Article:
Looking at the implementation above you will notice that we generated a random clientId which is used to temporary identify the created resource until the external API provides us with an canonical id. The Web API and server actions were in-turn required to be altered to cater for this temporary identifier. Stores that were concerned with this action could add the pending resource as they desired, maybe including it with appended meta information (i.e. status: ‘ADDING’). Finally, when the result from the asynchronous request had been received, the stores could go about reconciling their state i.e. replacing the temporary id with the supplied one or removing it if there had been an error.

class WebApi {
    serverActions;
    
    // ...

    addTask(clientId, message) {
        postJson('/post', { message })
            .then(task => this.serverActions.recieveTask(clientId, task))
            .catch(err => this.serverActions.taskError(clientId, error))
    }
}

We could now access the updated task action by way of the client actions creator abstraction.

<TaskInput onSubmit={message => clientActions.addTask(message)} />

Optimistic Asynchronous Calls

To conclude, this final refactoring allowed us to clearly visualise and work within specific boundaries of the application, all with there own rates of change. We have found a significant ease in testing areas of the application in isolation, as well as a far easier to reason about mental model. Below is a list of some of the key strengths within testing that we have found since incorporating this model into our architecture:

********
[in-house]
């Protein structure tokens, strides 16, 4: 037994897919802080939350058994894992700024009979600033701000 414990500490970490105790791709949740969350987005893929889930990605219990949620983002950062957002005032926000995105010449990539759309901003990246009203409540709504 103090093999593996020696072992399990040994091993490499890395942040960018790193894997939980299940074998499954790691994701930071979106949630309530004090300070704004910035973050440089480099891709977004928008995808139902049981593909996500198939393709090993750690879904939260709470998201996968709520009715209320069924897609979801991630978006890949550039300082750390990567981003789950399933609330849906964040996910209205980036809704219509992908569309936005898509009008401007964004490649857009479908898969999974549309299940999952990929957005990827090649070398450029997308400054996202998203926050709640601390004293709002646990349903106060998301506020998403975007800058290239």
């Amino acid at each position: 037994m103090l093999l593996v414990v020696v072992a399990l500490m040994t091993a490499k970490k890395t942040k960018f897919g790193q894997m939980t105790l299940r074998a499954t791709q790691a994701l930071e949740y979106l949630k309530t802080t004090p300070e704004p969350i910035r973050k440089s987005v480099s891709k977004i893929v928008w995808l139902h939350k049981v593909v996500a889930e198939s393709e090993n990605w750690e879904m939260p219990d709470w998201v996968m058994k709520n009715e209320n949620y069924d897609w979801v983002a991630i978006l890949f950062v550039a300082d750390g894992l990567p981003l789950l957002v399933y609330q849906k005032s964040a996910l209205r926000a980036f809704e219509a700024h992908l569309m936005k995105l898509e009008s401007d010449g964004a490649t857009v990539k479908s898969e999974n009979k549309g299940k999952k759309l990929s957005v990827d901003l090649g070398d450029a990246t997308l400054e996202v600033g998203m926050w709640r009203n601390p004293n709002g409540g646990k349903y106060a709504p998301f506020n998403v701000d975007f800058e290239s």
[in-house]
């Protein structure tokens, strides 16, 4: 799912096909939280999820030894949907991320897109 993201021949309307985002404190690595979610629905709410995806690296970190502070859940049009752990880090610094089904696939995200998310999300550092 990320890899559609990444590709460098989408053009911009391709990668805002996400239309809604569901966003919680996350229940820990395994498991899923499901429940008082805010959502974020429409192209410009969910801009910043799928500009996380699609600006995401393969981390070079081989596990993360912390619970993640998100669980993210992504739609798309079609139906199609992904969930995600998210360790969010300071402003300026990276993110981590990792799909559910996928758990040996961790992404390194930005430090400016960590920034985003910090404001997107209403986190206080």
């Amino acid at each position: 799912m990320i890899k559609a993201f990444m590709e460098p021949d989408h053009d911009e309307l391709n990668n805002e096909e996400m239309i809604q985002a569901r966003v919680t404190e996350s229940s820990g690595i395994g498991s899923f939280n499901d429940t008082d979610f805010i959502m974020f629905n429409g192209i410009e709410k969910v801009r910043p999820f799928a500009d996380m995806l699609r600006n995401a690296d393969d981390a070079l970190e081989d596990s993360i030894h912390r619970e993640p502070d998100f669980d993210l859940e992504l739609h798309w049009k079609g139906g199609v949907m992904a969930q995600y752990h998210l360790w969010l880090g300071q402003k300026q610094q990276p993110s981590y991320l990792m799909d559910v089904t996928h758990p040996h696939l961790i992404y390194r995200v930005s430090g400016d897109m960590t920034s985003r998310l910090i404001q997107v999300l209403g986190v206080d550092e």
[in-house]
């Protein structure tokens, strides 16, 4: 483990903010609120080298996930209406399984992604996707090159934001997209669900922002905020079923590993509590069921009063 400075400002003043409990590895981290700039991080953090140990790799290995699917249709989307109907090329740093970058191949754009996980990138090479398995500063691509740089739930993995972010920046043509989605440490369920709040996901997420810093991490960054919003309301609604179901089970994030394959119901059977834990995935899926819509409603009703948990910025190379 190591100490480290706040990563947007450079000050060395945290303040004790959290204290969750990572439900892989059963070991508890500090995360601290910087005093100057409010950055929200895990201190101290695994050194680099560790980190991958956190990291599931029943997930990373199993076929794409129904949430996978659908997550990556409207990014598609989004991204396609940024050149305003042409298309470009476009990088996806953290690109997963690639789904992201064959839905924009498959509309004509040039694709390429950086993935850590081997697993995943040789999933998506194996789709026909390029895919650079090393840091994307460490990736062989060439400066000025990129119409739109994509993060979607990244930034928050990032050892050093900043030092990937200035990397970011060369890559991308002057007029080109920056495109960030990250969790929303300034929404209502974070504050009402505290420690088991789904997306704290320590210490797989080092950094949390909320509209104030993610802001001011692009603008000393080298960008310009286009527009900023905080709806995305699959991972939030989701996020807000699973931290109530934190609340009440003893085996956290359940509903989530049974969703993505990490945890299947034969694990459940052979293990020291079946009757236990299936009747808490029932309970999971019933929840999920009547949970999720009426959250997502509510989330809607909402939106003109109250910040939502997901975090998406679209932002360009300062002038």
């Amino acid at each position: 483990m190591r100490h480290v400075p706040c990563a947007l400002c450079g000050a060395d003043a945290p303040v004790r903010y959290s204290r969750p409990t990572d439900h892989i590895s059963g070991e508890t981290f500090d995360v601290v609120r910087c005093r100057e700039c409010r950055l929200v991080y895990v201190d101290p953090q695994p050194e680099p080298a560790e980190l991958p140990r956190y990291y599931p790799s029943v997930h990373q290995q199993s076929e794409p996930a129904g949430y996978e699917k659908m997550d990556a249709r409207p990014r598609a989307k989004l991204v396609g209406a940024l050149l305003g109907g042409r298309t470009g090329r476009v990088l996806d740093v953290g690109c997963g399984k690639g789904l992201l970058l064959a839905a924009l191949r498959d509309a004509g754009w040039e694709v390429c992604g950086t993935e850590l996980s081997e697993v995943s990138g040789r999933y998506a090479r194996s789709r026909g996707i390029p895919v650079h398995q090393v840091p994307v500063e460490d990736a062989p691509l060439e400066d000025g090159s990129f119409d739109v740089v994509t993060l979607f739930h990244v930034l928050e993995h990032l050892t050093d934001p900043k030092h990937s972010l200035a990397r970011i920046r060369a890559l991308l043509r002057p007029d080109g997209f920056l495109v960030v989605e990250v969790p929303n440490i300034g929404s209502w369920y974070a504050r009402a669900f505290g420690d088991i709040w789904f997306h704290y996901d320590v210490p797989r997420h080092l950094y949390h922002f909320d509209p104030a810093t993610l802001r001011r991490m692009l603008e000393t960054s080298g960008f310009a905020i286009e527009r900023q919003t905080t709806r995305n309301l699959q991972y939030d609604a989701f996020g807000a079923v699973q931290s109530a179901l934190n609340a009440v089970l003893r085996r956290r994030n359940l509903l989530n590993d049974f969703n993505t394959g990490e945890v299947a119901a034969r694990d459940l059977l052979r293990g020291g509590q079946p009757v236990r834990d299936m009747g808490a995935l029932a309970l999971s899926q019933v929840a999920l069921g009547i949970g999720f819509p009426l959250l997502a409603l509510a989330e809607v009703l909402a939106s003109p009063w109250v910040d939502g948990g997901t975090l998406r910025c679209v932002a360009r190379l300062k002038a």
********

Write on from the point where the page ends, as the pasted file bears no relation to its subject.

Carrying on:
• We can easily validate the correctness of Components contractual calls to Client Actions.
  • Client Actions can be tested by assertion of store state after they have been invoked, along with their contractual calls to Web APIs.
  • The Web API can be tested that it works with the external resource, by way of what is returned to the Server Action methods.
  • The Server Actions can be invoked and application store state asserted for the correctness of their actions.

If you wish to see a full example of these concepts in practice, you can checkout the task-app repository on GitHub.